I think the best propaganda masquerades as genuine art and opinion, and needs to originate from a source other than that which it supports. I agree Disney doesn’t have self-awareness, but to me that doesn’t preclude their work from being propaganda.

    The state wouldn’t exist without the overt and covert support it receives from not only its active believers, but also the useful idiots (where I put Disney), and lest we forget, the reluctant and coerced victims as well.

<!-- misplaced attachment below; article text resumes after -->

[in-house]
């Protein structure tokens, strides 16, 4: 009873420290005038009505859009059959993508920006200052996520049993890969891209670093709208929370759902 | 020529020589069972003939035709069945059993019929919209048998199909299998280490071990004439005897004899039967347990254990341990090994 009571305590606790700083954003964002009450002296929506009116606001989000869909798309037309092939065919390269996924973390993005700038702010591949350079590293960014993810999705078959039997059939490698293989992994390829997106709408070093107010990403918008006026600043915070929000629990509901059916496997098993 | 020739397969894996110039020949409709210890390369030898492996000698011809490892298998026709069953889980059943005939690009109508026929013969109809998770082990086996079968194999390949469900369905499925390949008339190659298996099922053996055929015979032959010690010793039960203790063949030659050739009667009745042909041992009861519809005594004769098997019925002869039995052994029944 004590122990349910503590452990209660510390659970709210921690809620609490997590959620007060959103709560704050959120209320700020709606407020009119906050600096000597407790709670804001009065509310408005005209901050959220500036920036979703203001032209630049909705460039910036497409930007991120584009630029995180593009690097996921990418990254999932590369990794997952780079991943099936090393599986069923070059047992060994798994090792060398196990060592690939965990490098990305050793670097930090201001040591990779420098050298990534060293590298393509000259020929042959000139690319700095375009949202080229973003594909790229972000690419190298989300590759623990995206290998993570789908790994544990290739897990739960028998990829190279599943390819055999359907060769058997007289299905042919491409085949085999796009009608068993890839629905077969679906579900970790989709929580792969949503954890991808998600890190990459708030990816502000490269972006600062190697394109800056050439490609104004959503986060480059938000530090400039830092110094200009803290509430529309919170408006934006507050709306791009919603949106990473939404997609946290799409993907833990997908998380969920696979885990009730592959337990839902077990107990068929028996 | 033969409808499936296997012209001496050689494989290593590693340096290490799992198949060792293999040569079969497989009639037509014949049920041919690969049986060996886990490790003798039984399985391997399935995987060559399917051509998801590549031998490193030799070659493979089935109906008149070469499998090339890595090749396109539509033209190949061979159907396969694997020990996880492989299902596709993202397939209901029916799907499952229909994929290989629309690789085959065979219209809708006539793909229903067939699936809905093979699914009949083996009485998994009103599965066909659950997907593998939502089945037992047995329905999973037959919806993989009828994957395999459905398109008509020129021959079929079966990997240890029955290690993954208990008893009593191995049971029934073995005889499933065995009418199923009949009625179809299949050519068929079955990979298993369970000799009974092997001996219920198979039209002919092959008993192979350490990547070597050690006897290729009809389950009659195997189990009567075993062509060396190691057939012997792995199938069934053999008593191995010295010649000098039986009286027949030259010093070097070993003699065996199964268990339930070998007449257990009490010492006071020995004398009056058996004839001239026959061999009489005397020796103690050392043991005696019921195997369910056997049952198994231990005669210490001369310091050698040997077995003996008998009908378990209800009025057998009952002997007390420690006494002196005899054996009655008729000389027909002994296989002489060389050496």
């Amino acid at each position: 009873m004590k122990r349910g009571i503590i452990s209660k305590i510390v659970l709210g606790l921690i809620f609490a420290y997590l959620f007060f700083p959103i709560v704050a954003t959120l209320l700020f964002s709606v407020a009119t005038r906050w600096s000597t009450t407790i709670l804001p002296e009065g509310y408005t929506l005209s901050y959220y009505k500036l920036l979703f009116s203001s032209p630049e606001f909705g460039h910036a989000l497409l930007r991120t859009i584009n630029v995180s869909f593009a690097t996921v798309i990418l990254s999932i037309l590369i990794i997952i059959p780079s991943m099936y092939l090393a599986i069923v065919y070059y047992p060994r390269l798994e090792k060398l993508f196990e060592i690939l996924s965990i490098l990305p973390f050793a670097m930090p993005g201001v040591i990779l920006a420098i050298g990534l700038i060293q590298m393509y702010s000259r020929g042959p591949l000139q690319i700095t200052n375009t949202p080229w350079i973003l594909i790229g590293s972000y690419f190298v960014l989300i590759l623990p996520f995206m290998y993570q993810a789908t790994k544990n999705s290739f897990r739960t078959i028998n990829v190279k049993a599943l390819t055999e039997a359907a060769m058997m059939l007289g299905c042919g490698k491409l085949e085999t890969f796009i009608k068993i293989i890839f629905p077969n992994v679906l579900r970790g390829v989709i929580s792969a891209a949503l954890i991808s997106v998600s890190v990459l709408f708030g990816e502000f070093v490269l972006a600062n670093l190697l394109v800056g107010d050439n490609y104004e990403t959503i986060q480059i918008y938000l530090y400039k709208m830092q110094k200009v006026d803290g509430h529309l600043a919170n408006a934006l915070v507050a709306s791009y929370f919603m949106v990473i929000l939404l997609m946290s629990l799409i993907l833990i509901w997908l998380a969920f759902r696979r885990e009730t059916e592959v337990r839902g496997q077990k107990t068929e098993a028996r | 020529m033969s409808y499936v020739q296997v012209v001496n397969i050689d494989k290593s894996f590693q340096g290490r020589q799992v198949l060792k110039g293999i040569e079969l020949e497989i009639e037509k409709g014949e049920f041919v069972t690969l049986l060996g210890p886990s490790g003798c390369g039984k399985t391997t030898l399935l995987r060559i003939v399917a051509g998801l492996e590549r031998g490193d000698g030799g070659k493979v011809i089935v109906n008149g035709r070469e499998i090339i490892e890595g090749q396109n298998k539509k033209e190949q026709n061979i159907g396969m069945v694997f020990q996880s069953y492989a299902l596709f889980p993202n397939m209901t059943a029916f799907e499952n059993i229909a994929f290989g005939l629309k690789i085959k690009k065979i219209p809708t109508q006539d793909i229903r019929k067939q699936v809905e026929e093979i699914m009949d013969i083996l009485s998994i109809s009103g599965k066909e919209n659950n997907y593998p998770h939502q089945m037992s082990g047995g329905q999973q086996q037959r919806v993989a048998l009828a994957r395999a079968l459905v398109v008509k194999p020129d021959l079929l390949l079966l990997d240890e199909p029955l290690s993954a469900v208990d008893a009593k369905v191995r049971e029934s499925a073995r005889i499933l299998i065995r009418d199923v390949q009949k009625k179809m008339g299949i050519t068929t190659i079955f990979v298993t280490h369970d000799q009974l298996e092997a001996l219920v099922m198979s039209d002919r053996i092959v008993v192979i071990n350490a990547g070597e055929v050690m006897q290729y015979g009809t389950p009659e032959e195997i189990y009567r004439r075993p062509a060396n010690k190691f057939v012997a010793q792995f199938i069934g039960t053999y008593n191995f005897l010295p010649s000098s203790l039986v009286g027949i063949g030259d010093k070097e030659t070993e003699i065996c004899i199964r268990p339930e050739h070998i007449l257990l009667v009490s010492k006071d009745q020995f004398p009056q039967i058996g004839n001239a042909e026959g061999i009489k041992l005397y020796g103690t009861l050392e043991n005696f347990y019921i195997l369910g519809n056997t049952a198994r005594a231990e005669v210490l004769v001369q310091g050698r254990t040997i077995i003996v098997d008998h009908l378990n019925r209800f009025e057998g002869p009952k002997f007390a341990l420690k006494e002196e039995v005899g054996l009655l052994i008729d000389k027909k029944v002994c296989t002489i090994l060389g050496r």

3. In a way….anything that is not grounded in a philosophy that supports voluntary interaction will necessarily be “useful idiot propaganda” whether the creators recognize it or not.

    It may be that these are some economically literate people who “knowingly” created something to deceive; but doubtful.

    The irony is…that the Lion King creators (and even more so for the Lorax); are disparaging the very means by which they measure success and put food on their table. Fascinating.